Nice job! How did you come to have all those pistons?
I hope you removed the cover/seal from the clutch side bearing? Seeing it has the proper seal on the other side you want some
lubrication to get in there.
I went to Europe in April and was able to visit a couple scoot "swapmeet". Still lot of NOS parts being sold there. There was one guy with a full trunk of NOS pistons.
These are not sealed bearings. They're polyamide ball caged bearings (instead of steel caged). They're supposed to be quieter, stiffer and more flexible...
So wouldn't you want the 'open' side towards the lubrication?
I got it now. In the 7th photo of the original post, it looks like there is a gap between the black cage bit and the outer bearing race. So oil can get past that.
What's the point of even keeping the black seal on, when it's on the inside facing the gears? Why not just take it out?
You are right. I was wondering why as well. Unfortunately, I did not know you can remove the bearing seal. Should I worry about the bearing not have enough lubrication?
V oodoo wrote:
Oh, how I love seeing battered old motors being lovingly coaxed back to life. You are doing it first class w/ all quality new bearings etc.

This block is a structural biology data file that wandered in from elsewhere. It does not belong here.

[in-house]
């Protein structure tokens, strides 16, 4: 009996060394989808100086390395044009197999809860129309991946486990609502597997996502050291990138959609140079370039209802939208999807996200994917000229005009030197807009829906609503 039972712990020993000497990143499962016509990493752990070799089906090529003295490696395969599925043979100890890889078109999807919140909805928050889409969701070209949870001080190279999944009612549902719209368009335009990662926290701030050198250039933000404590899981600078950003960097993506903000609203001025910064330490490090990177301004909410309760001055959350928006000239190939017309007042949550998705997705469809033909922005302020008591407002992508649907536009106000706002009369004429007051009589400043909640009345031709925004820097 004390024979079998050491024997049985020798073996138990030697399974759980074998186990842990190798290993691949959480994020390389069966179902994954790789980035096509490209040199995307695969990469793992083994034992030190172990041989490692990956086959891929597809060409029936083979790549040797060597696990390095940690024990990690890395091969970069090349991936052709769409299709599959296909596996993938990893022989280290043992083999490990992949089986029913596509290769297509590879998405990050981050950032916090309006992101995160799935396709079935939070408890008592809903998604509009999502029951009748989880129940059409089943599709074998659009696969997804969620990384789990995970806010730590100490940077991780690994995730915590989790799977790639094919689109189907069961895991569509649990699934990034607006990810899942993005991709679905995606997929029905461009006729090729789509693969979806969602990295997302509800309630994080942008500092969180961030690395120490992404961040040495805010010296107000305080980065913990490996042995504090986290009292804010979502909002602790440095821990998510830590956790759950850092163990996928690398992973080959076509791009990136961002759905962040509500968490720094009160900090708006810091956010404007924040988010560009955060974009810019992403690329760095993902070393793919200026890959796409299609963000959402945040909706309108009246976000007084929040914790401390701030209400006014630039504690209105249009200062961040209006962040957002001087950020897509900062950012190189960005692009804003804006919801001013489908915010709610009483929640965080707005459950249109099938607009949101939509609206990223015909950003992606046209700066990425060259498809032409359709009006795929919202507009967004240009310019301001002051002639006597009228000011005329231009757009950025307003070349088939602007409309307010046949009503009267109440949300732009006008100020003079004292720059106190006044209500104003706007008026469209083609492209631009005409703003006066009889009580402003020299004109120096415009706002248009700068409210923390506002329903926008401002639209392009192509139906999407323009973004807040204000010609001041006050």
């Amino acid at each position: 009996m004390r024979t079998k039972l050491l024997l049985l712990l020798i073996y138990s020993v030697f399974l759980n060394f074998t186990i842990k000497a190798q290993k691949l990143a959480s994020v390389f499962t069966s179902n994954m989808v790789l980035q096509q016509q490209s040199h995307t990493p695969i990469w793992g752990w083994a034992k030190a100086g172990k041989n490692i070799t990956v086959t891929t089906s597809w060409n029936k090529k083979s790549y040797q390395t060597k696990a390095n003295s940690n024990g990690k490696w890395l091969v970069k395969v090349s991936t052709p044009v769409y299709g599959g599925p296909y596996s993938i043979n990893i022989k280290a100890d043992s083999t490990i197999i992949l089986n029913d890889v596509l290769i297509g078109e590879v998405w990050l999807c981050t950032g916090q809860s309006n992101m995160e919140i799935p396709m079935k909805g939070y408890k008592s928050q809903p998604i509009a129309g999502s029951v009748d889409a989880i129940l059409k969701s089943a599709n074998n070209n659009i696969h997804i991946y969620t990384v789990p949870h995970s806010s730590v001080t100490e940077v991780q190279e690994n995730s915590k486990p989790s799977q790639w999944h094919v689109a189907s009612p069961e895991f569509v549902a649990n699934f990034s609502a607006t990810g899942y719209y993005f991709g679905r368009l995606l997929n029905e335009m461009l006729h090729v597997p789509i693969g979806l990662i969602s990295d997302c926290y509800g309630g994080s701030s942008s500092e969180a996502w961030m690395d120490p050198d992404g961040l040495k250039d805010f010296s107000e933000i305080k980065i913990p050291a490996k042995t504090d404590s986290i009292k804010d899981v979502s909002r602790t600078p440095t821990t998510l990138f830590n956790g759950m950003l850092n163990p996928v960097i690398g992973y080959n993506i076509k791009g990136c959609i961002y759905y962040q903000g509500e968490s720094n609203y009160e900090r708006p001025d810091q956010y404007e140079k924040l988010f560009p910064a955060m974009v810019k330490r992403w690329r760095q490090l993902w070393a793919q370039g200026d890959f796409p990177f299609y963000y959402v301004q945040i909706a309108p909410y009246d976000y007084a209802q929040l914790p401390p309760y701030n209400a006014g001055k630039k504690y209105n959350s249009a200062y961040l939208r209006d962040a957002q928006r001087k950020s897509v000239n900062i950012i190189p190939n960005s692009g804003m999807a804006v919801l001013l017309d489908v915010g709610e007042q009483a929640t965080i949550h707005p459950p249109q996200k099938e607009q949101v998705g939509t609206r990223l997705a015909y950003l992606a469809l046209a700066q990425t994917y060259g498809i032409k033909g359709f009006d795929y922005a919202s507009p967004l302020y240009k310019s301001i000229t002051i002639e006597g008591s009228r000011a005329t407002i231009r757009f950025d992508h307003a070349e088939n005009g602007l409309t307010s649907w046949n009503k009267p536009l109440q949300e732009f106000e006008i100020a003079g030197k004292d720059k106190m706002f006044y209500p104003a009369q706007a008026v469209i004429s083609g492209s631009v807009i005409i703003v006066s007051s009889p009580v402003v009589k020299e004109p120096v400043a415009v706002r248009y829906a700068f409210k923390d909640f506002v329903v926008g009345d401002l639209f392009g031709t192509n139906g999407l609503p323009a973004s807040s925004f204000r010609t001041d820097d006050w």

I've always wondered about those yellow inserts in the main crank bores. I always thought they were brass and yours look to be, but I scrapped a motor that had plated iron inserts. They weren't dimpled all around in the case like yours, seemed original and I've seen enough of them to think they are maybe factory items in some motors?
The dimples are not standard; someone has done this to stop the bearing from moving in the brass sleeve. I often see this on Asian bikes; this area is worn out. The right way to resolve this issue is to machine new brass sleeves and install. The early bikes had brass sleeves and later went to steel. Hope all that helps.
I see your point. I'm not original owner of this engine until 5 summers ago. It has 40+ years of unknown history.